Researchers at the National Institute of Standards and Technology (NIST) have cultivated many thousands of nanocrystals in what looks like a pinscreen or “pin art” on silicon, a step toward reliable mass production of semiconductor nanowires for millionths-of-a-meter-scale devices such as sensors and lasers.
NIST researchers grow nanowires made of semiconductors—gallium nitride alloys—by depositing atoms layer-by-layer on a silicon crystal under high vacuum. NIST has the unusual capability to produce these nanowires without using metal catalysts, thereby enhancing luminescence and reducing defects. NIST nanowires also have excellent mechanical quality factors
The key trick in the NIST technique is to grow the wires through precisely defined holes in a stencil-like mask covering the silicon wafer. The NIST nanowires were grown through openings in patterned silicon nitride masks. About 30,000 nanowires were grown per 76-millimeter-wide wafer. The technique controlled nanowire location almost perfectly. Wires grew uniformly through most openings and were absent on most of the mask surface. All nanowires grew to about 1,000 nm tall over three days.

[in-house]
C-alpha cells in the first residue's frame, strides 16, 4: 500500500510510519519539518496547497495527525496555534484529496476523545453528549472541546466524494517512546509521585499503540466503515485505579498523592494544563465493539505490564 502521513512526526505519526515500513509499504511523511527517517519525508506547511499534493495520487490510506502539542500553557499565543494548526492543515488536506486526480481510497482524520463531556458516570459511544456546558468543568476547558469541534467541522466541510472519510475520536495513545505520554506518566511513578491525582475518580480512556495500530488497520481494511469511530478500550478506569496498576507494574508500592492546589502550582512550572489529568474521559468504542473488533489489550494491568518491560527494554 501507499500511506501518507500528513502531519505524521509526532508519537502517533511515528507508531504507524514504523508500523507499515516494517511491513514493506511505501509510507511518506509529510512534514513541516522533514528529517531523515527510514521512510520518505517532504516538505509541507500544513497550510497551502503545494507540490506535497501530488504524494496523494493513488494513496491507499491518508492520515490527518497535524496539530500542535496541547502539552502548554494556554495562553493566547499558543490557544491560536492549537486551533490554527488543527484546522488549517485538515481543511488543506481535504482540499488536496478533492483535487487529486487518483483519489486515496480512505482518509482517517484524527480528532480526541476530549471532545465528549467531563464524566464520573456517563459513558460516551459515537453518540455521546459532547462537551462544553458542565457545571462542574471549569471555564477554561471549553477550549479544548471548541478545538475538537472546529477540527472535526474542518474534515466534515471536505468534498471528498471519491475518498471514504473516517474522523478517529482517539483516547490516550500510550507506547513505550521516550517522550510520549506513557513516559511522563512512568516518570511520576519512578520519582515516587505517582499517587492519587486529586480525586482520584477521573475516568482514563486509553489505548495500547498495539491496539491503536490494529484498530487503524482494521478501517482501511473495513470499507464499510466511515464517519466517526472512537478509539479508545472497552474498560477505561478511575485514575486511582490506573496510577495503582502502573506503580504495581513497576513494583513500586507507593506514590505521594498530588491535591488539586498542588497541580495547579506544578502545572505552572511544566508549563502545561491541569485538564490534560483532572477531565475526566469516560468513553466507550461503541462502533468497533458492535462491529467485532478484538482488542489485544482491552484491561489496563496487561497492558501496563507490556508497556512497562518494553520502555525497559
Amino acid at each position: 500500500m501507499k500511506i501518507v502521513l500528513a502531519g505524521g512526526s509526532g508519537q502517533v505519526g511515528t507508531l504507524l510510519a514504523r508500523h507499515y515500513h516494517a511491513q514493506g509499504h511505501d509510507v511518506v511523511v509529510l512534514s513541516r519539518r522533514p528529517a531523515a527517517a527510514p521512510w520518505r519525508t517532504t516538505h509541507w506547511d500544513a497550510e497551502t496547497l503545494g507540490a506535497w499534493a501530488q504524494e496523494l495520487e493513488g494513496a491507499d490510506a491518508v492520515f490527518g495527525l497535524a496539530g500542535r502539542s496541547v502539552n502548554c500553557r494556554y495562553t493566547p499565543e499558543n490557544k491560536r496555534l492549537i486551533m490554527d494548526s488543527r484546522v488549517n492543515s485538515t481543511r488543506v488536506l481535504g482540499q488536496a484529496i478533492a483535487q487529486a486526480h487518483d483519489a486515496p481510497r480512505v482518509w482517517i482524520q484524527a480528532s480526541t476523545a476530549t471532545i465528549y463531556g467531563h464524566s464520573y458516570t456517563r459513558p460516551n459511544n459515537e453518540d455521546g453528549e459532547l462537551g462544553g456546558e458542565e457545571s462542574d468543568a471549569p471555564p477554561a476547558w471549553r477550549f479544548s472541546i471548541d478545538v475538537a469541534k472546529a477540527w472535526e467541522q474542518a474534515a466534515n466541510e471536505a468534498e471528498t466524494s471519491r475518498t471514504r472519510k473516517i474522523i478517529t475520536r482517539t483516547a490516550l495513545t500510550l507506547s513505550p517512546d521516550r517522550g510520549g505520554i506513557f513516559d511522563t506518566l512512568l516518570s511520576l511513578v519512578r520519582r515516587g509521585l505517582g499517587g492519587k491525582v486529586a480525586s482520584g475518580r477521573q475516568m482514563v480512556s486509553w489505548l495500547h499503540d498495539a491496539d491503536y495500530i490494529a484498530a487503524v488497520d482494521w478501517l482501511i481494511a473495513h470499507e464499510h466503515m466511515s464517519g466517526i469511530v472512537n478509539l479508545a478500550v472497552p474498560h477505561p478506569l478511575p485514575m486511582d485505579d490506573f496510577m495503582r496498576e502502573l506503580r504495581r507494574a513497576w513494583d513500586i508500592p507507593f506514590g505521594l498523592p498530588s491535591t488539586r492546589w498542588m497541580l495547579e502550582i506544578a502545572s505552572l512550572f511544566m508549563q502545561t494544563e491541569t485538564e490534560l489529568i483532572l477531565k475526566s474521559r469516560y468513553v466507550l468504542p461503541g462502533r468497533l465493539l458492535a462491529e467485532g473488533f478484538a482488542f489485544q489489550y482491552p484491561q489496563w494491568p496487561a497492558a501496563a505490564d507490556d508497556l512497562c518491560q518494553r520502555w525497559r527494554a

Growing nanowires on silicon is one approach NIST researchers are exploring for making “nanowires on a chip” devices. Although the growth temperatures are too high—over 800 degrees Celsius—for silicon circuitry to tolerate, there may be ways to grow the nanowires first and then protect them during circuitry fabrication, lead author Kris Bertness says
The location of GaN nanowires is controlled with essentially perfect selectivity using patterned SiNx prior to molecular beam epitaxy growth. Nanowire growth is uniform within mask openings and absent on the mask surface for over 95% of the usable area of a 76 mm diameter substrate. The diameters of the resulting nanowires are controlled by the size of the mask openings. Openings of approximately 500 nm or less produce single nanowires with symmetrically faceted tips.